HMRC wins £140k tax case against Talksport’s Paul Hawksbee

HMRC wins £140k tax case against Talksport’s Paul Hawksbee

HM Revenue and Customs has won a £140,000 IR35 tax case at the Court of Appeal against Talksport host Paul Hawksbee.

The radio presenter unsuccessfully appealed a 2020 Upper Tribunal decision which deemed IR35 - legislation designed to tax 'disguised' employment at a rate similar to employment - did apply while he worked for Talksport between 2012 to 2015.

Hawksbee provided his services as a freelancer through his limited company, Kickabout Productions. He presented Talksport Radio’s “Hawksbee & Jacobs Show”, a three-hour radio programme broadcast every weekday from 1pm to 4pm. 

The judgment, published today (April 26), related to the tax years 2012/13 to 2014/15, totalling £89,758 in Income Tax and £53,368 in national insurance contributions. 

After a First Tier Tribunal in 2019 found in favour of Hawksbee, an appeal made by HMRC was then upheld in a judgment by the Upper Tribunal. 

Hawksbee had appealed on grounds that the Upper Tribunal had “erred” on a number of issues, including in its interpretation of the contracts he had signed with Talksport.

But in the Court of Appeal today, Sir David Richards said: “In my judgement, Kickabout Productions’ submissions disclose no error of principle or approach by the Upper Tribunal and are in substance no more than an attempt to re-argue the issue. I would accordingly reject this ground of appeal.”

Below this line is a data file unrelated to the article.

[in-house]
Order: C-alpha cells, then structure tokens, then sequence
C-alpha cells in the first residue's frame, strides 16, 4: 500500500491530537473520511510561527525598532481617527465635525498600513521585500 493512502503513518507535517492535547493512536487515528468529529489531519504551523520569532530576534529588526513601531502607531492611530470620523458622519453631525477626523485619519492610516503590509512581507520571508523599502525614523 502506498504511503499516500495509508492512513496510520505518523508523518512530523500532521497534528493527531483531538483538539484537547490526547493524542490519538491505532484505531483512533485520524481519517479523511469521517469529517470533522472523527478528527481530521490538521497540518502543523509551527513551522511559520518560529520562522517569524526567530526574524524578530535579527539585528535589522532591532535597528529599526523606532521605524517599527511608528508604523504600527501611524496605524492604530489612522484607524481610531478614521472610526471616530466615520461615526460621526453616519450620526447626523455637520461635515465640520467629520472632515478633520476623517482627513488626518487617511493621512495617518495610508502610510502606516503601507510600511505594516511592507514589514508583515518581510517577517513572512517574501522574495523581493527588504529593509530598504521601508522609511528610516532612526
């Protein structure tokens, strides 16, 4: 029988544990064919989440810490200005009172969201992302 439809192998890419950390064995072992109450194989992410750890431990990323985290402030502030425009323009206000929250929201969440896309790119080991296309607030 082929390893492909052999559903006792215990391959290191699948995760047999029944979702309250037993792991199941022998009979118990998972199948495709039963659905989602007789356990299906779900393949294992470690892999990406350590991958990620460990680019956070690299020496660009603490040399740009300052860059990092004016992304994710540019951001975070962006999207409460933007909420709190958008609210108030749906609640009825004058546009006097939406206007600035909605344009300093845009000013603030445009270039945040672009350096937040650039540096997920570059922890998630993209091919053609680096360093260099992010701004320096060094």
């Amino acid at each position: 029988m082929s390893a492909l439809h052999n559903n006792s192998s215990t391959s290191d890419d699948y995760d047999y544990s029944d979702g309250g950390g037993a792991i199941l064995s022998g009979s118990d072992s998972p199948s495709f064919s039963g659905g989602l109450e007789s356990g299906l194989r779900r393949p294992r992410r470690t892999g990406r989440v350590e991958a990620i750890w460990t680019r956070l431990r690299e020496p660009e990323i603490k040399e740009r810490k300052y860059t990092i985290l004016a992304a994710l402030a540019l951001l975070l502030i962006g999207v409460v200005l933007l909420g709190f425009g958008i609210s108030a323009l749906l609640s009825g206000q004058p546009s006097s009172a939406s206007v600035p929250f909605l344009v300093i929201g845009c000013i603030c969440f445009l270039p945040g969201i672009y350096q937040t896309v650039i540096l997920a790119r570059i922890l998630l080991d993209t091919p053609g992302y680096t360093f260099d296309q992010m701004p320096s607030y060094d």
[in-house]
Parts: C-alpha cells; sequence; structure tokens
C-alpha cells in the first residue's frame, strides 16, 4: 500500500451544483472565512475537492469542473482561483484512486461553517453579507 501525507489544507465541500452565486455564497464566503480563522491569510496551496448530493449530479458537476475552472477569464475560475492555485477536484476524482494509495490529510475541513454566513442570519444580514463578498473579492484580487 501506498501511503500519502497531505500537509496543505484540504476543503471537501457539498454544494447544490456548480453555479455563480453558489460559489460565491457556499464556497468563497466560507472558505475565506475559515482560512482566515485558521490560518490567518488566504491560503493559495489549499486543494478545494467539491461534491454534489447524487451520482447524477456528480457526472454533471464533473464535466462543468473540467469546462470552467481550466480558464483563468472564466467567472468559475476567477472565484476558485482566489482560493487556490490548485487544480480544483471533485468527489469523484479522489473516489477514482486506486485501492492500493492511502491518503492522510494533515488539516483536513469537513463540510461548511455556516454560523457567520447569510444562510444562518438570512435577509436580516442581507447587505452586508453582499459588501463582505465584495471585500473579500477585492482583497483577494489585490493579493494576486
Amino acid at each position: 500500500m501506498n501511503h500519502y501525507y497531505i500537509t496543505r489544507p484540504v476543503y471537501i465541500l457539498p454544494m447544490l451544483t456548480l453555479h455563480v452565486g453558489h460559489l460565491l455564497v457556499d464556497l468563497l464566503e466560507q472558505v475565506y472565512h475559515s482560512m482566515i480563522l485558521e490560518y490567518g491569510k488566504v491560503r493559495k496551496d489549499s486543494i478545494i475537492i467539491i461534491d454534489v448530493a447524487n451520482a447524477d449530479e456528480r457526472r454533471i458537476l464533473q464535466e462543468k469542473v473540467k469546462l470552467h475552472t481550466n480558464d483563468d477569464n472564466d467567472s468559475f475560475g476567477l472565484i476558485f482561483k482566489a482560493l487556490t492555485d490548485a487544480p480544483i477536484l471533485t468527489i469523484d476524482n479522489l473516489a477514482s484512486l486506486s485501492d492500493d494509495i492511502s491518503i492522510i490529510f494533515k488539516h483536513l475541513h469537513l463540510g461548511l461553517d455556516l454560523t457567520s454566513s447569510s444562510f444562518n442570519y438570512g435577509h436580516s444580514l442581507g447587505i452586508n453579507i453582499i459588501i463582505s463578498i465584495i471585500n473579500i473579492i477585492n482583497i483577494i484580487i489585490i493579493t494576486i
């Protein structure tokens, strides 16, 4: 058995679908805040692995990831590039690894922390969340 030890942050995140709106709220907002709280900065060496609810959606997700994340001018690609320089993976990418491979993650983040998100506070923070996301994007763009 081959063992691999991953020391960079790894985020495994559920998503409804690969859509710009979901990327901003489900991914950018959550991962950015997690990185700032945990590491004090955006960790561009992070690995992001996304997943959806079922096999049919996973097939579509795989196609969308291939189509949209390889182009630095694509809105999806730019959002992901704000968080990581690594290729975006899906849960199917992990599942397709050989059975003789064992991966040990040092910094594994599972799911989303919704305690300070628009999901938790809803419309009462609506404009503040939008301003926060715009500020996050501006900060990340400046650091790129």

Richards said it was wrong to suggest the Upper Tribunal “needed to have all the evidence before it” when it had the First Tier Tribunal’s “unchallenged findings of fact on all relevant matters”.

Elsewhere, HMRC was also granted an appeal of a judgment made in BBC Radio Scotland host Kaye Adams’ favour at the Upper Tribunal in 2021.

The Court of Appeal has instructed for this case to be reheard. The case carries approximately £124,000 of tax liability and relates to her time hosting The Kaye Adams Programme.

In Adams’ case, she provided her services to the BBC through her company Atholl House Productions Limited over the tax years 2013/14 to 2016/17.

Richards, who also sat in on this case, said of Adams’ case: “The Upper Tribunal largely failed to take account of the many features of the contractual terms and their effects, some of which may be seen as pointing to an employment relationship while others may be seen as consistent with Ms Adams being an independent contractor.”

Though the court did reject one of HMRC’s grounds for appeal, arguing freelancer contracts, “like any other agreement in writing”, should not be construed “in a vacuum” but rather in the light of all the admissible facts.

On the Atholl House judgement, a HMRC spokesperson said it "agreed the Upper Tribunal had not applied the law correctly".

They also welcomed the judgement on Hawksbee's Kickabout Productions, which agreed the off-payroll rules apply in this case.